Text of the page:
“The highest score on the Barb Test (Army’s cognitive and aptitude test that assesses your suitability for roles within service) is for the Royal Military Police and I thought that would push me the most and it would be the most completely out of the norm for me and it would be the most completely out of the norm for me. I thought if I’m to join the military I might as well push the boat out and try something very different to what I’m used to. Also, it goes back to the discipline and structure – I felt Military Police, we uphold the law in a sense, and we police the troops. To me it was a combination of getting the highest Barb score and seeing myself walking around the garrison policing and being with these great police officers.”
Q. What happens when you go to arrest someone, and they say, ‘Hey didn’t you win on that TV show?’
“I don’t think that might happen, I don’t think that many people in the military have watched ‘The Circle’ and to be fair, my next job is military police engagement, so I won’t be doing any arresting for a few years. By the time I go back to that situation everyone will have forgotten about the show. Also, I look very different in uniform than I do in civilian street.”
"I chose to go in as a male soldier because in my mind if you see a male soldier you do not question him; I thought if they were me they might think ‘wait a minute’ you look a bit girly – are you really in the Army?"
Q. Let’s hear a little more about the show you were so successful in?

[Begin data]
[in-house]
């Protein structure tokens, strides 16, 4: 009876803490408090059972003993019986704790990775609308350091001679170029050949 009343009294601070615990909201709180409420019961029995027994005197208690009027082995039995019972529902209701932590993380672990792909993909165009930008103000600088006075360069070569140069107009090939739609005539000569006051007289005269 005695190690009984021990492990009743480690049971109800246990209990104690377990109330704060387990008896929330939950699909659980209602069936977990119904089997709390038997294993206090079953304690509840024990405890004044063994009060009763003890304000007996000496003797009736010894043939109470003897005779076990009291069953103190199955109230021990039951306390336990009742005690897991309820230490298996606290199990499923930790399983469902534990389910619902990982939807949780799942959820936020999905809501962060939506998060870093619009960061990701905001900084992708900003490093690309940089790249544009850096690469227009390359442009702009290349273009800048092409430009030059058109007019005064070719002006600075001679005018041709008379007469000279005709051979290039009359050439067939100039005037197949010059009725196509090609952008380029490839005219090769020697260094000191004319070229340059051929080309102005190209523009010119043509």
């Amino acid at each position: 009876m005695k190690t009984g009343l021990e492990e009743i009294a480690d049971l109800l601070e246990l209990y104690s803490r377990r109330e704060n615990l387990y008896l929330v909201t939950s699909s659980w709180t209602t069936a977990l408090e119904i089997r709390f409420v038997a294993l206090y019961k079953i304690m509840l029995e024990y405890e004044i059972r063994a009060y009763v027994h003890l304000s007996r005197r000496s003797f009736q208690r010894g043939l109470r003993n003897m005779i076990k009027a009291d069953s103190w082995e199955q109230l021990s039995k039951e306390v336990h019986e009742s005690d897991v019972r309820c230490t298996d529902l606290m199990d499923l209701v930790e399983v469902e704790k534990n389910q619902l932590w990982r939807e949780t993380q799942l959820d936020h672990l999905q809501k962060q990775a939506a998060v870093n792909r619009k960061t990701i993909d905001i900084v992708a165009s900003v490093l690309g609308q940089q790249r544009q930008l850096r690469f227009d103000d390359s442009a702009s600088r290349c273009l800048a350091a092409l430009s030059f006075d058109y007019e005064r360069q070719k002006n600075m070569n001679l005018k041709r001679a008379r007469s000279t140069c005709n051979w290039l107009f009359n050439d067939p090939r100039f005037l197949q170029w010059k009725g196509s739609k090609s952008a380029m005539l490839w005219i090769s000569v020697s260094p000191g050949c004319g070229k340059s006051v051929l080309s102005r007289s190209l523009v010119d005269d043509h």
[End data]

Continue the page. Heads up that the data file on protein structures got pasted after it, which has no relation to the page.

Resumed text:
“It was basically a reality TV show where you go on and can choose to be anyone you want to be in the world. You create the perfect person in a sense; you can choose to be yourself or go in as a catfish (fake ID). I chose to go in as a male soldier because in my mind if you see a male soldier you do not question him; I thought if they were me they might think ‘wait a minute’ you look a bit girly – are you really in the Army? I wanted to break down those barriers – so behind this kind of perfect male soldier would be the driving force of me as a woman who’d make him so popular. So, he had the looks and the bravado, and I had the brains; the kind of brains behind the brawn and I thought if I went in as him no one would question it. You see a guy in kit and think that is normal and I believe you. If they see a woman in military uniform, I thought I’d spend my experience justifying my career and I didn’t want to do that. I wanted to just go in there and see what it would feel like to be accepted in a sense. In the military I’m accepted, but in civilian life they still think why have you gone in as a girl? I wanted to break down those barriers because on the show I was very girly, I was very glamorous I swanned around in dresses. I showed on there that you can be a human and a professional soldier, they go hand-in-hand – you can be your authentic self and a soldier. To me it was like a social experiment in a way; because I’m surrounded by men 24/7 I wanted to see if I had the lingo – if I could be a male, and it worked, I won and I play a very good male apparently.